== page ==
Outbreak of Escherichia coli O157:H7 Infections Linked to Costco Rotisserie Chicken Salad

The Centers for Disease Control and Prevention (CDC), the Food and Drug Administration, the U.S. Department of Agriculture Food Safety and Inspection Service, and public health officials in several states are investigating an outbreak of Shiga toxin-producing Escherichia coli O157:H7 (STEC O157:H7) infections. As of Nov. 23, 2015, 19 people infected with the outbreak strain of STEC O157:H7 have been reported from seven states. The majority of illnesses have been reported from states in the western United States. Five ill people have been hospitalized, and 2 have developed hemolytic uremic syndrome, a type of kidney failure. No deaths have been reported.

The Montana Public Health Laboratory tested a sample of celery and onion diced blend collected from a Costco store. This product was used to make the Costco rotisserie chicken salad eaten by ill people in this outbreak. Preliminary results indicated the presence of E. coli O157:H7. Laboratory testing is ongoing to isolate the E. coli bacteria and then determine the DNA fingerprint. As a result of the preliminary laboratory results, on Nov. 26, 2015, Taylor Farms Pacific, Inc., voluntarily recalled multiple products containing celery because they may be contaminated with E. coli O157:H7.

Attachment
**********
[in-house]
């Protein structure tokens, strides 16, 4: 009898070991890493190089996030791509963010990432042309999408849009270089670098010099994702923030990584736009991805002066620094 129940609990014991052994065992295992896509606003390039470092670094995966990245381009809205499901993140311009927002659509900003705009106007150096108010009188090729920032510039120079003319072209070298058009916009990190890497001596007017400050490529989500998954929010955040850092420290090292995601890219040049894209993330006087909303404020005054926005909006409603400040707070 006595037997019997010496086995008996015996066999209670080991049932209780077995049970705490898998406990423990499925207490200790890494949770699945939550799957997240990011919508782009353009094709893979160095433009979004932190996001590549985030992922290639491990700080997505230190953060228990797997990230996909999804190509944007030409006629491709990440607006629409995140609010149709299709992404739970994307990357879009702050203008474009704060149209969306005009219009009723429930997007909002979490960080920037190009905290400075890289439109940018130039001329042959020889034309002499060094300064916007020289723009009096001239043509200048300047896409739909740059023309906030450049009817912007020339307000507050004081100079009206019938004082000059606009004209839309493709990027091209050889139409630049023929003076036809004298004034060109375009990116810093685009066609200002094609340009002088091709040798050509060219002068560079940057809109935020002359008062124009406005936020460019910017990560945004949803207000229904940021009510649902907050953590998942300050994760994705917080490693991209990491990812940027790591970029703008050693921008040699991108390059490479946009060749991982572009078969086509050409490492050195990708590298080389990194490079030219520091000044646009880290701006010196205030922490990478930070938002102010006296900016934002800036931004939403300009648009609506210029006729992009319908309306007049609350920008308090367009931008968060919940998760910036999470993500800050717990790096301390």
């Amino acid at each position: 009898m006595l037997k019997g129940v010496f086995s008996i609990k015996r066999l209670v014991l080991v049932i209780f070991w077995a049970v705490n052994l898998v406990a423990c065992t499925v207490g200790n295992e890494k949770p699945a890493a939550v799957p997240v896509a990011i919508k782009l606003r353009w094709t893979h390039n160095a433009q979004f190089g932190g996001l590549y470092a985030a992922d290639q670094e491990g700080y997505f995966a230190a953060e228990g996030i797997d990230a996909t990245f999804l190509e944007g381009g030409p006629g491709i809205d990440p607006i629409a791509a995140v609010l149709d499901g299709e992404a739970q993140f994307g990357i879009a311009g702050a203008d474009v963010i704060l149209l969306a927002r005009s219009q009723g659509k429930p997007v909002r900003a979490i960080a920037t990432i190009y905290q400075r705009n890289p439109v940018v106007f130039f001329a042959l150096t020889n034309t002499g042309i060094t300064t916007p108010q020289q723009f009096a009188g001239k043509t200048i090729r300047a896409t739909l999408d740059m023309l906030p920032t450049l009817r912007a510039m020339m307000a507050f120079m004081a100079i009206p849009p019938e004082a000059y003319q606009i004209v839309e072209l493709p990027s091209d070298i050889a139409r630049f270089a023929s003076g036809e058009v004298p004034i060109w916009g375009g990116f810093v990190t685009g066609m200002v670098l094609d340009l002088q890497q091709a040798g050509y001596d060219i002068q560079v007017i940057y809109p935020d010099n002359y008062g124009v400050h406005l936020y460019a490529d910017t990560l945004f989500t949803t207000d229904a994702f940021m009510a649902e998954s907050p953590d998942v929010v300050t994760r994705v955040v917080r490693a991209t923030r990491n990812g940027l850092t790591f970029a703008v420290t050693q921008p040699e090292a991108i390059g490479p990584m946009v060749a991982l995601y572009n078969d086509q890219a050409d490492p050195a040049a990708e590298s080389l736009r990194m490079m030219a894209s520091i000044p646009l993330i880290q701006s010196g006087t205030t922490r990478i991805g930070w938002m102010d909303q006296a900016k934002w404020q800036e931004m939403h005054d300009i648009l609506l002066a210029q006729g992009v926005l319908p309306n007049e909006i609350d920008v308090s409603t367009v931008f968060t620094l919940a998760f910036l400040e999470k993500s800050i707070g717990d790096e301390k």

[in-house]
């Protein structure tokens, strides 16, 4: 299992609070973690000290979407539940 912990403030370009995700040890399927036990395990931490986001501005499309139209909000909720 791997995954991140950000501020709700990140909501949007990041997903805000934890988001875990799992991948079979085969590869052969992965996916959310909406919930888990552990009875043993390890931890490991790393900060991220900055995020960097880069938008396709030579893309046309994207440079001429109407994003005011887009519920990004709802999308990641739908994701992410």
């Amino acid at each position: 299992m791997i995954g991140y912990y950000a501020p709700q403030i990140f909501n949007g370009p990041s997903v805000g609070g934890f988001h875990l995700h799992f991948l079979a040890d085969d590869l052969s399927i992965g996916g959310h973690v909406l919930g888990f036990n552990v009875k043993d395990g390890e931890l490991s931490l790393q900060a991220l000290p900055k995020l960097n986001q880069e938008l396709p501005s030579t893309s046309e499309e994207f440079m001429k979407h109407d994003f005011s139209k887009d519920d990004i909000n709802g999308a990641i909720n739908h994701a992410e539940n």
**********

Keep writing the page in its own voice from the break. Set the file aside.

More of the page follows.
On Nov. 20, 2015, Costco reported to public health officials that the company had removed all remaining rotisserie chicken salad from all stores in the United States and stopped further production of the product until further notice. Consumers who purchased rotisserie chicken salad from any Costco store in the United States on or before Nov. 20, 2015, should not eat it and should throw it away. This investigation is ongoing.

Source: CDC